In 1911, Devil's Lake became the third State Park in Wisconsin.
Devil's Lake was created when the last glacier to visit this area began to retreat approximately 14,000 years ago. Glacial debris plugged both ends of the Devil's Lake Gorge as the ice melted. An ancient river that once flowed through the gorge was diverted away by these glacial plugs called terminal moraines. A lake was left behind as a gift from the glacier!
The first inhabitants of the Devil's Lake Area would arrive as the glacier began its final retreat. Native Americans would live here for 500 generations before the first recorded white person, John T. de La Ronde, would arrive in 1832.
They believed that a good spirit, or Manitou, dwelled in the depths of the lake. In their language, they called the lake "Spirit Lake" or "Sacred Lake."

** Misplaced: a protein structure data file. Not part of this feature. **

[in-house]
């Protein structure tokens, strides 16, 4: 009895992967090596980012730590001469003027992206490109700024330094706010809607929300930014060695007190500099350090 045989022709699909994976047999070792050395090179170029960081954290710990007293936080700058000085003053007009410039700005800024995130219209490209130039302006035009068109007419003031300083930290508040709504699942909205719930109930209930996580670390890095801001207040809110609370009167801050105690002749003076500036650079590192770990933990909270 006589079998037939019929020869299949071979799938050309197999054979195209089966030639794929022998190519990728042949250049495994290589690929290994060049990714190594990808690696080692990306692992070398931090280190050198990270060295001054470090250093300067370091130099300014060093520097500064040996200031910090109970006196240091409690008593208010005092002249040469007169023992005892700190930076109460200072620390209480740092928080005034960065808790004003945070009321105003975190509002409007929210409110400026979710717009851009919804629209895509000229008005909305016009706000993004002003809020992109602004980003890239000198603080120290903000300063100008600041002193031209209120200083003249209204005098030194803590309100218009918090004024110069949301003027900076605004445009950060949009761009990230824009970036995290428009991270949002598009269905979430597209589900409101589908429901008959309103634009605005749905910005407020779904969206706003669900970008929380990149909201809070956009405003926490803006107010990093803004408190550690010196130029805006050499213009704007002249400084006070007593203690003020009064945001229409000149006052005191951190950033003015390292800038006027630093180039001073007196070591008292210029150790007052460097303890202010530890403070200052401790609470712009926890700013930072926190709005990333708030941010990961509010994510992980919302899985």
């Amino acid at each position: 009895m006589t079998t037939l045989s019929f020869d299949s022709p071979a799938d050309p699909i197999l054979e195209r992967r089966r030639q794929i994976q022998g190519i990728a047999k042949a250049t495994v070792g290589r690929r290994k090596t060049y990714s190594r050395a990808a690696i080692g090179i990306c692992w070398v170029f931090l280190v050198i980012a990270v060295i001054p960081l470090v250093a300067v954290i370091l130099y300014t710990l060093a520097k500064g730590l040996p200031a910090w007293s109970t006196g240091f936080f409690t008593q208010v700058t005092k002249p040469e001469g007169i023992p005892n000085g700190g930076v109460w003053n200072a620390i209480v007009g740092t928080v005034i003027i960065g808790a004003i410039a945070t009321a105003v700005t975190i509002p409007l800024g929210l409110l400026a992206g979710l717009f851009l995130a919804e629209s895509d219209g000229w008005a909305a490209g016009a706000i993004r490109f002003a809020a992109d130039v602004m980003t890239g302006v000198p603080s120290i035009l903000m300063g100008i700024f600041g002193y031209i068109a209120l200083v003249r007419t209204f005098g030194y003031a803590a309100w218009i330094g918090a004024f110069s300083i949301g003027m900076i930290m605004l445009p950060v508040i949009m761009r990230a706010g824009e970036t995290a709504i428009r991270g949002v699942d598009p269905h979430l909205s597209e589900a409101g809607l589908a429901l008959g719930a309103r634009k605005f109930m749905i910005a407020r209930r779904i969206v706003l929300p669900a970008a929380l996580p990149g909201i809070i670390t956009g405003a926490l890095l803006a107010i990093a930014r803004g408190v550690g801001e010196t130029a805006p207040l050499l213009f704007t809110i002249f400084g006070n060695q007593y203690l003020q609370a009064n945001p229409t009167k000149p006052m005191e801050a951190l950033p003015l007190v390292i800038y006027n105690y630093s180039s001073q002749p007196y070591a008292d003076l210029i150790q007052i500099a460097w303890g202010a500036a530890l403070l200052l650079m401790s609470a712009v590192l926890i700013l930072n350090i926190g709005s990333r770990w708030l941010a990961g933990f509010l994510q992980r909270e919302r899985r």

After de La Ronde's visit, settlers would soon be drawn to this mystical lake as stories were told of the magnificent purple bluffs that rose 500 feet above the water. These settlers of European descent would bring with them the customs they knew of land ownership and fencing the land.
Settlers also brought with them superstitions about spirits that dwelled in nature.
Unexplained noises that would echo off of the bluffs added to the mystical aura of the gorge.
Thinking in terms of evil spirits, they would soon corrupt the name "Spirit Lake" to "Devil's Lake."
Caption for upper right photo on marker: Between 700 and 1100 AD, earthen mounds in the shapes of animals were constructed near the lake by a Middle-Woodland culture of Native American called Effigy Mound Builders. The mounds exist to this day.
Caption for map at bottom right on marker: Early map of Devil's Lake.